Those hangers could do a lot more for a retailer, however. The mere fact that someone picked the item off the rack shows an initial level of interest, which can be captured as a new set of data; like clicking on an item online. If a person takes it to the fitting room to try it on, where there is another RFID reader, the system can capture this as additional data related to the level of interest in an item. If the item is left in the fitting room, the retailer can know this immediately, as well as if the item is taken from the fitting room to the check-out counter.

This is as valuable as the data that can be mined from web site clicks and searches and allow in-store managers to change assortments and displays much more quickly than before.

Processes and Solutions

When we say that we should reshape the way we think about RFID, we mean that we should not fixate on the need to prove the technology, but rather think about ALL of the processes that can be improved with the availability of RFID data.  As the example above is intended to illustrate, retailers should think about how they can get data about shoppers’ behavior from the moment they walk in a store and the kind of analysis they can do to optimize processes accordingly.

Specific processes can be gleaned with the help of McKinsey’s recent Big Data report, which looks at retail as one of the industries where more value can be created from new data sources like RFID systems. These include in-store behavior analysis, customer micro-segmentation, assortment optimization and placement and design optimization.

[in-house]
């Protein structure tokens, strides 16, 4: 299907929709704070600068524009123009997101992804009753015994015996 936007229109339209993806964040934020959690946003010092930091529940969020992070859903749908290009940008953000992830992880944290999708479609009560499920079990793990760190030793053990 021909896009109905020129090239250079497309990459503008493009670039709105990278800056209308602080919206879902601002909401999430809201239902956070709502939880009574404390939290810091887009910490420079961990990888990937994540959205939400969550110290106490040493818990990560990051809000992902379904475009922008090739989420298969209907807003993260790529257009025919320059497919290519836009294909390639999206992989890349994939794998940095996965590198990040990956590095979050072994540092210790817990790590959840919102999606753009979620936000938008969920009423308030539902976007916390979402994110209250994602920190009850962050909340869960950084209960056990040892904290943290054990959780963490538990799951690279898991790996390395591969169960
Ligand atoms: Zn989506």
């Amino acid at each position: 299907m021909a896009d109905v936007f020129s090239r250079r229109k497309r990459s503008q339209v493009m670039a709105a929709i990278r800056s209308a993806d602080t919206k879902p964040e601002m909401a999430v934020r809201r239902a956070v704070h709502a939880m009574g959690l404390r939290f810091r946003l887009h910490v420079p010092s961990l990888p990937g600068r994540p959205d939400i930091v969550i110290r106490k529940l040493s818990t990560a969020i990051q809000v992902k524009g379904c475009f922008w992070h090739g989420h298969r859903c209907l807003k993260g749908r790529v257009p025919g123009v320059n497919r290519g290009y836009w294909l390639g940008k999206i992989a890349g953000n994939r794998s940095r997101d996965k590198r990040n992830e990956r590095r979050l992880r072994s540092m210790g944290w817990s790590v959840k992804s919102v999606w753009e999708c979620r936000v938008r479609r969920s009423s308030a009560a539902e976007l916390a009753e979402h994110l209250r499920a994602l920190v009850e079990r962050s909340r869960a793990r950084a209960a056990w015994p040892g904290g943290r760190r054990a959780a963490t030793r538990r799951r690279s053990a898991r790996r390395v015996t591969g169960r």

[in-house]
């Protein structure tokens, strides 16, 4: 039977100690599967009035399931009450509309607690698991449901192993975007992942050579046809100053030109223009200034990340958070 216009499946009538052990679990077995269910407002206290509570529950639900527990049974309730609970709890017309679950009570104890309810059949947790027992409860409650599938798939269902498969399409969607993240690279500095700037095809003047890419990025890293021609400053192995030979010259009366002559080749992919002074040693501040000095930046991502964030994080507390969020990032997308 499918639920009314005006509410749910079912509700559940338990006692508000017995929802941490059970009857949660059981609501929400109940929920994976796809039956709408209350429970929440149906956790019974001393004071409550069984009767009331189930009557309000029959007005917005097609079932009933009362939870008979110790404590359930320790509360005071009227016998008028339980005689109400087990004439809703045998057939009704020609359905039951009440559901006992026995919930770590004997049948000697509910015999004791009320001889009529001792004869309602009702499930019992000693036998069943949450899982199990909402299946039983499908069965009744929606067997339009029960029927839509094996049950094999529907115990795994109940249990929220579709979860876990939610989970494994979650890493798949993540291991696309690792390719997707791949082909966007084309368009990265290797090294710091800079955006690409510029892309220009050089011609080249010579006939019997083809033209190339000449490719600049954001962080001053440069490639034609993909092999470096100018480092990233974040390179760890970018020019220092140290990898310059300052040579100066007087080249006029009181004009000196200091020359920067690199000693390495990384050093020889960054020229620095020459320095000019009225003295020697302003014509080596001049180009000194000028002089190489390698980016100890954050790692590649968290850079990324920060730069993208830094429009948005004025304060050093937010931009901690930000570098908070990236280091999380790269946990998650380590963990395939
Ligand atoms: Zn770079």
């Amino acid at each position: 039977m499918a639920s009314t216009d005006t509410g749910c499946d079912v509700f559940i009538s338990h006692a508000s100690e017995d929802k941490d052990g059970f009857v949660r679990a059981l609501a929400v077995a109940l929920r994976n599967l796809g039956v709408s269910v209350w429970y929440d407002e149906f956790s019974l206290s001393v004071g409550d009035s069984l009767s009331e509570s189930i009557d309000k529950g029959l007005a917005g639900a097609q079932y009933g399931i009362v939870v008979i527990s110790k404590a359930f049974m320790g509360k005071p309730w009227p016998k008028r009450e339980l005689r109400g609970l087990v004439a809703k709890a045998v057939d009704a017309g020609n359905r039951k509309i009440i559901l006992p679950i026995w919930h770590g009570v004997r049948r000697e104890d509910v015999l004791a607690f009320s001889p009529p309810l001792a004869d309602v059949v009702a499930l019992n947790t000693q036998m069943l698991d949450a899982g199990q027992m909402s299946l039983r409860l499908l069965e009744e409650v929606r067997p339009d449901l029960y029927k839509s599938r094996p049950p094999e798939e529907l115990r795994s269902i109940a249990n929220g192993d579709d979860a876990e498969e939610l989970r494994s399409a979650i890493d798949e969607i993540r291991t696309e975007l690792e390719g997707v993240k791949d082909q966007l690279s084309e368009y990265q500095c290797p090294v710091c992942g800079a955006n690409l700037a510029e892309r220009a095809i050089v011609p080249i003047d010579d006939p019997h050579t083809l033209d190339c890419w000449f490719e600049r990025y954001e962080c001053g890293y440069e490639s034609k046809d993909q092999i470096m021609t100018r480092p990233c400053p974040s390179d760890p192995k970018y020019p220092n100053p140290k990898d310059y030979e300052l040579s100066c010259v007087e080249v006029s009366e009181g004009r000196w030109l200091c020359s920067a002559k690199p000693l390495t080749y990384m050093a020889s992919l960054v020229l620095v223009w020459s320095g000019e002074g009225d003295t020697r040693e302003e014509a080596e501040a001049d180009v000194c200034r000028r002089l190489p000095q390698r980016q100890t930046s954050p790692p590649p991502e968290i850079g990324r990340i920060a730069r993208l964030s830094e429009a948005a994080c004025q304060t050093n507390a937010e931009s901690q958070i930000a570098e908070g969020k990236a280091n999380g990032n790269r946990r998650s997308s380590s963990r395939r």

Beyond the process identification, retailers can benefit from the availability of full RFID solutions that help them incorporate data generated from RFID systems with the data warehousing, analytics and mostly home-grown software applications used to manage operations.

We’ll continue our series of posts about how other industries can think about leveraging RFID data by looking more closely on healthcare and the in-transit markets. In the meantime, what are some other ways retailers can use RFID to enhance existing processes?

Automating Point-of-Sale Processes with RFID

Posted by Ken Lynch on Wed, Sep 29, 2010 @ 12:09 PM

Tags: RFID, Retail, Smart Shelves, Point of Sale

An End to the Supermarket Checkout Line?